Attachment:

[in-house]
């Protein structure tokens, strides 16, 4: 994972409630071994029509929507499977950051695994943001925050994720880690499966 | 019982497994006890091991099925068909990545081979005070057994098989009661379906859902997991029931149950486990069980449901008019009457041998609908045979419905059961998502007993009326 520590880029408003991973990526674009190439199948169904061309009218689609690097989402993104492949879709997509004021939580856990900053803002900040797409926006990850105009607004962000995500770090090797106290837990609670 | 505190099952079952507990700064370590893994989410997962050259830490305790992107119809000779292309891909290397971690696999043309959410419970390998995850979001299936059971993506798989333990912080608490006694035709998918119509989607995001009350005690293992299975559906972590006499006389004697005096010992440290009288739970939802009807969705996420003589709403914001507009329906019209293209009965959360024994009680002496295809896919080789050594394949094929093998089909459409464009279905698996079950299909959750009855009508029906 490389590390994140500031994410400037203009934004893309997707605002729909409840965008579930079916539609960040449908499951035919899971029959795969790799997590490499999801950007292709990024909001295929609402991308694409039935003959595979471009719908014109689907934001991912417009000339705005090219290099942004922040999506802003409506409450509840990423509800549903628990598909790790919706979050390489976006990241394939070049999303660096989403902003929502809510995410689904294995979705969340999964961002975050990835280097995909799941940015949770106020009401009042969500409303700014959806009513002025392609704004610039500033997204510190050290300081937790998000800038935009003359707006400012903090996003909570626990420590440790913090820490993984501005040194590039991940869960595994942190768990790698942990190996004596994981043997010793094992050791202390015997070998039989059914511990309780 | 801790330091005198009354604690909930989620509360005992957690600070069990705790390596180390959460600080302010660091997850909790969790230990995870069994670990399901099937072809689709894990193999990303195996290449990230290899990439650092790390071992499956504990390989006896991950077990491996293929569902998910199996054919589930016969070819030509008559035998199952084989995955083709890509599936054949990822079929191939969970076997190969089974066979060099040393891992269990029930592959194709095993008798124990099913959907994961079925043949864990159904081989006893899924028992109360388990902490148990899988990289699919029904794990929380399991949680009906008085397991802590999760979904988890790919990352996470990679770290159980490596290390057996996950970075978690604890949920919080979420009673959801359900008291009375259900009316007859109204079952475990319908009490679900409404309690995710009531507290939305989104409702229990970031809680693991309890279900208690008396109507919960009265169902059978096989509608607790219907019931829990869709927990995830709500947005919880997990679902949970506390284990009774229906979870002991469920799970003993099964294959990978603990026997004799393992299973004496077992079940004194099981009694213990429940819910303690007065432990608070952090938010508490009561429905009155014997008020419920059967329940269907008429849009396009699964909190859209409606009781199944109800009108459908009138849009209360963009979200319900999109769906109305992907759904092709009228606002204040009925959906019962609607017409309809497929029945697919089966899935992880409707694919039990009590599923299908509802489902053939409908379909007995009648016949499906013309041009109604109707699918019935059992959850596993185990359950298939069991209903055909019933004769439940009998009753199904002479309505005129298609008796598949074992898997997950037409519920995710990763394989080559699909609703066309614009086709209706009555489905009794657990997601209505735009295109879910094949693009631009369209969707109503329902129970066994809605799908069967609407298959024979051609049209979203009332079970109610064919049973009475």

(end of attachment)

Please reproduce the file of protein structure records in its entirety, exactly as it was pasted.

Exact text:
[in-house]
């Protein structure tokens, strides 16, 4: 994972409630071994029509929507499977950051695994943001925050994720880690499966 | 019982497994006890091991099925068909990545081979005070057994098989009661379906859902997991029931149950486990069980449901008019009457041998609908045979419905059961998502007993009326 520590880029408003991973990526674009190439199948169904061309009218689609690097989402993104492949879709997509004021939580856990900053803002900040797409926006990850105009607004962000995500770090090797106290837990609670 | 505190099952079952507990700064370590893994989410997962050259830490305790992107119809000779292309891909290397971690696999043309959410419970390998995850979001299936059971993506798989333990912080608490006694035709998918119509989607995001009350005690293992299975559906972590006499006389004697005096010992440290009288739970939802009807969705996420003589709403914001507009329906019209293209009965959360024994009680002496295809896919080789050594394949094929093998089909459409464009279905698996079950299909959750009855009508029906 490389590390994140500031994410400037203009934004893309997707605002729909409840965008579930079916539609960040449908499951035919899971029959795969790799997590490499999801950007292709990024909001295929609402991308694409039935003959595979471009719908014109689907934001991912417009000339705005090219290099942004922040999506802003409506409450509840990423509800549903628990598909790790919706979050390489976006990241394939070049999303660096989403902003929502809510995410689904294995979705969340999964961002975050990835280097995909799941940015949770106020009401009042969500409303700014959806009513002025392609704004610039500033997204510190050290300081937790998000800038935009003359707006400012903090996003909570626990420590440790913090820490993984501005040194590039991940869960595994942190768990790698942990190996004596994981043997010793094992050791202390015997070998039989059914511990309780 | 801790330091005198009354604690909930989620509360005992957690600070069990705790390596180390959460600080302010660091997850909790969790230990995870069994670990399901099937072809689709894990193999990303195996290449990230290899990439650092790390071992499956504990390989006896991950077990491996293929569902998910199996054919589930016969070819030509008559035998199952084989995955083709890509599936054949990822079929191939969970076997190969089974066979060099040393891992269990029930592959194709095993008798124990099913959907994961079925043949864990159904081989006893899924028992109360388990902490148990899988990289699919029904794990929380399991949680009906008085397991802590999760979904988890790919990352996470990679770290159980490596290390057996996950970075978690604890949920919080979420009673959801359900008291009375259900009316007859109204079952475990319908009490679900409404309690995710009531507290939305989104409702229990970031809680693991309890279900208690008396109507919960009265169902059978096989509608607790219907019931829990869709927990995830709500947005919880997990679902949970506390284990009774229906979870002991469920799970003993099964294959990978603990026997004799393992299973004496077992079940004194099981009694213990429940819910303690007065432990608070952090938010508490009561429905009155014997008020419920059967329940269907008429849009396009699964909190859209409606009781199944109800009108459908009138849009209360963009979200319900999109769906109305992907759904092709009228606002204040009925959906019962609607017409309809497929029945697919089966899935992880409707694919039990009590599923299908509802489902053939409908379909007995009648016949499906013309041009109604109707699918019935059992959850596993185990359950298939069991209903055909019933004769439940009998009753199904002479309505005129298609008796598949074992898997997950037409519920995710990763394989080559699909609703066309614009086709209706009555489905009794657990997601209505735009295109879910094949693009631009369209969707109503329902129970066994809605799908069967609407298959024979051609049209979203009332079970109610064919049973009475």